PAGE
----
Suzuki Baleno GLX b

It costs: $22,990.

It has: An 82 kilowatt 1.0-litre with a six-speed auto.

We got: 7.0 litres per 100 km in the city, 5.4 in the country. The official combined figure is 5.2.

Consensus: Hey, it doesn’t cost a lot.

He says:

There are two ways to figure value for money with the GLX Turbo. The first is to put it against the GL. Six grand more for an additional 20 per cent, or 14 kilowatts, of power, an automatic gearbox, better headlights, brakes and tyres, keyless entry and a few bits and bobs. Hmmm. Or put it against other small, sporty hatches. For example it’s three grand down on a Mazda2 Genki S that offers about the same power. Now it starts making sense. So this is clearly a car aimed at sporty drivers on a budget. For them it’s a bargain.

Suzuki Baleno GLX cBut no sporty driver will like the auto. It’s so doggedly calibrated for economy that you must use the paddle shifts all the time or you find yourself chugging along at 1400 rpm with no responsiveness at all. And the auto is slow to respond. There’s a manual mode and it’s easy to overshoot D and lock it in to manual, to find you’re screaming along at 5000 rpm.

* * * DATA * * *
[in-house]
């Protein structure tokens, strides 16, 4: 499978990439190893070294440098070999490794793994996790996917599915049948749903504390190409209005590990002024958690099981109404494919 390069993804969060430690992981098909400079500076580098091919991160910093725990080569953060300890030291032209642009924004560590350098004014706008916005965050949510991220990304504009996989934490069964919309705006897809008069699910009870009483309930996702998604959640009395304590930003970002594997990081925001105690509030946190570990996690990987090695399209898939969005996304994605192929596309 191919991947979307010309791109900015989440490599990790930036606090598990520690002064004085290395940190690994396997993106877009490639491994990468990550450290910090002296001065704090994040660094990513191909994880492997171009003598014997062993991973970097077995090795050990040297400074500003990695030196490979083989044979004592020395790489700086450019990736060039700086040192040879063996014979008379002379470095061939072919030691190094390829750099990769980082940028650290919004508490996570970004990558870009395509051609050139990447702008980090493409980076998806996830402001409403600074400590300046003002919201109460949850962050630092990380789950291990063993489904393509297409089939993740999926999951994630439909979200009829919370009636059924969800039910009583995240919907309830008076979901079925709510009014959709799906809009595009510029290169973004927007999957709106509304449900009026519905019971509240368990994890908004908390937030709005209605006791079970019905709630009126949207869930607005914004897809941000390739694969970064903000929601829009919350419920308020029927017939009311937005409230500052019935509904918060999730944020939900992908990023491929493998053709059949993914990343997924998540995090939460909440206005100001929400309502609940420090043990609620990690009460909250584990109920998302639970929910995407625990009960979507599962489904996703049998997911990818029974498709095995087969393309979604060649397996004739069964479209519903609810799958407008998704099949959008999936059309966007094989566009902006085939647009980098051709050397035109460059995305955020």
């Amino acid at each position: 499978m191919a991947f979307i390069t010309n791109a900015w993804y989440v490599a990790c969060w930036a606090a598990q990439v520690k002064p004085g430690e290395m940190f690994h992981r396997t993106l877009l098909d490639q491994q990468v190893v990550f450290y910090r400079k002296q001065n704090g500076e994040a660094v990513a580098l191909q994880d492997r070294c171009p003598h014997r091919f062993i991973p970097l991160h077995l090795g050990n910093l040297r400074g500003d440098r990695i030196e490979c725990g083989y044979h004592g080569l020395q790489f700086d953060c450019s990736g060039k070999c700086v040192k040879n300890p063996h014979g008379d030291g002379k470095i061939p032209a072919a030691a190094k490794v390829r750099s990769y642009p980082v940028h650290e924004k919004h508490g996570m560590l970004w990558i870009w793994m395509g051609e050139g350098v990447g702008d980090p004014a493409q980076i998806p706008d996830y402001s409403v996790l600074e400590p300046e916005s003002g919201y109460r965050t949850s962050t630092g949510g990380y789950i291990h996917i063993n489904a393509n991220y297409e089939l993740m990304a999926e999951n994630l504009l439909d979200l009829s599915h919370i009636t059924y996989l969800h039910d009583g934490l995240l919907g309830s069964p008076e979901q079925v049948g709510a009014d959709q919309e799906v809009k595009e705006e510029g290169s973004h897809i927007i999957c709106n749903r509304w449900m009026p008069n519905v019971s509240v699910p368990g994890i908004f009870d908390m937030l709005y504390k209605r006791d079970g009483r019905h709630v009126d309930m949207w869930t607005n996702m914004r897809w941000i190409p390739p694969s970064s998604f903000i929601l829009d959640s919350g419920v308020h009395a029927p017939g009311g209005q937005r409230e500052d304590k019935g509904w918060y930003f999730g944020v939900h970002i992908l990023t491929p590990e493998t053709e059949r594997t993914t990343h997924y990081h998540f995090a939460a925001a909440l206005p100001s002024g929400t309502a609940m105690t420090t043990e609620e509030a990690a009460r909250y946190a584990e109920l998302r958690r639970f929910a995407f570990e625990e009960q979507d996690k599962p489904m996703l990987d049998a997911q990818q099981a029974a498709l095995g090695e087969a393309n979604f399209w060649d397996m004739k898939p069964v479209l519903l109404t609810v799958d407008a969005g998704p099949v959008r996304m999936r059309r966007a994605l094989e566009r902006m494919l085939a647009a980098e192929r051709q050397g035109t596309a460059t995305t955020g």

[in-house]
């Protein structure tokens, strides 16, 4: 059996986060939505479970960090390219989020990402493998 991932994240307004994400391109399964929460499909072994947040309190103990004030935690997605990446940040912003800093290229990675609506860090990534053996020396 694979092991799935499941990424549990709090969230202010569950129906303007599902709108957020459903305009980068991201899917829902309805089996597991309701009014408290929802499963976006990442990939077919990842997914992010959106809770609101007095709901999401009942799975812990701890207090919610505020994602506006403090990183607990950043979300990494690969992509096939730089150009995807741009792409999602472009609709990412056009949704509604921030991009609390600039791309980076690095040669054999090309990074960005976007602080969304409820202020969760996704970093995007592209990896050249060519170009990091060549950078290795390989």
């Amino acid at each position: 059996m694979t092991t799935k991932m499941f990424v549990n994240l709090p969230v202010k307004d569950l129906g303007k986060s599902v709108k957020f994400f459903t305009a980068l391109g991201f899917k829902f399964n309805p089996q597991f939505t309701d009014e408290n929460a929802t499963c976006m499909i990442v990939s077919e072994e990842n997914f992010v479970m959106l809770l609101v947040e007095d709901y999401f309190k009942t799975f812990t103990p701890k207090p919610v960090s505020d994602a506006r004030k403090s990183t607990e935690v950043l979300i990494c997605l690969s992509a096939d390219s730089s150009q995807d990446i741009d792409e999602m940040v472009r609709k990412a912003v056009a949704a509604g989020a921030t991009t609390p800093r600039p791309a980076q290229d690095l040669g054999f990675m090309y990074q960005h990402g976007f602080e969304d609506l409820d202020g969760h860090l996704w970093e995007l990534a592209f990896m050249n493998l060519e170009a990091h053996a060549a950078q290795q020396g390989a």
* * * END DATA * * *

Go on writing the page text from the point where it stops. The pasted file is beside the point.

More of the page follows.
Otherwise this is a proposition, with good handling and a motor that’s extremely willing for its size, and it’s very economical. The GLX also feels much more solid than the GL at 110 kmh although the noise level is enough to drown out the audio. The ride is firm but tolerable.

Rod’s verdict:
Hard to love.

She says:
Getting navigation, Bluetooth, auto headlights, a back-up camera and cruise as standard looks great until you discover the GL, at $16,990, has all those things anyway. And the GLX Turbo gets the same audio with the same finicky touch controls. There is a different trip computer which is certainly the most user un-friendly I’ve used, and a slightly different instrument cluster with a couple of sporty data panels to dial up.

Suzuki Baleno GLX aThe interior finish and the upholstery are both much the same as the much cheaper GL. Rear seat space is good for something of this size although the seat is very flat. The boot is deep and takes a week’s groceries at a squeeze.

The difference I did appreciate was driving at freeway speeds. Although the GLX is certainly noisy, especially over coarse bitumen and rough roads, it feels much more solid and assured then the GL. The little turbocharged motor is very willing and noticeably faster off the mark than the GL’s 1.4, and there’s little evidence of turbo lag. I enjoyed the punch away from the lights. And I didn’t find the auto anywhere near as annoying as Rod did, it does the job okay and you can’t argue the economy.

Sure there are frustrations, but the value here is unarguable.

Sheryl’s verdict:
I love a bargain and this is one.

Published July 2017

 

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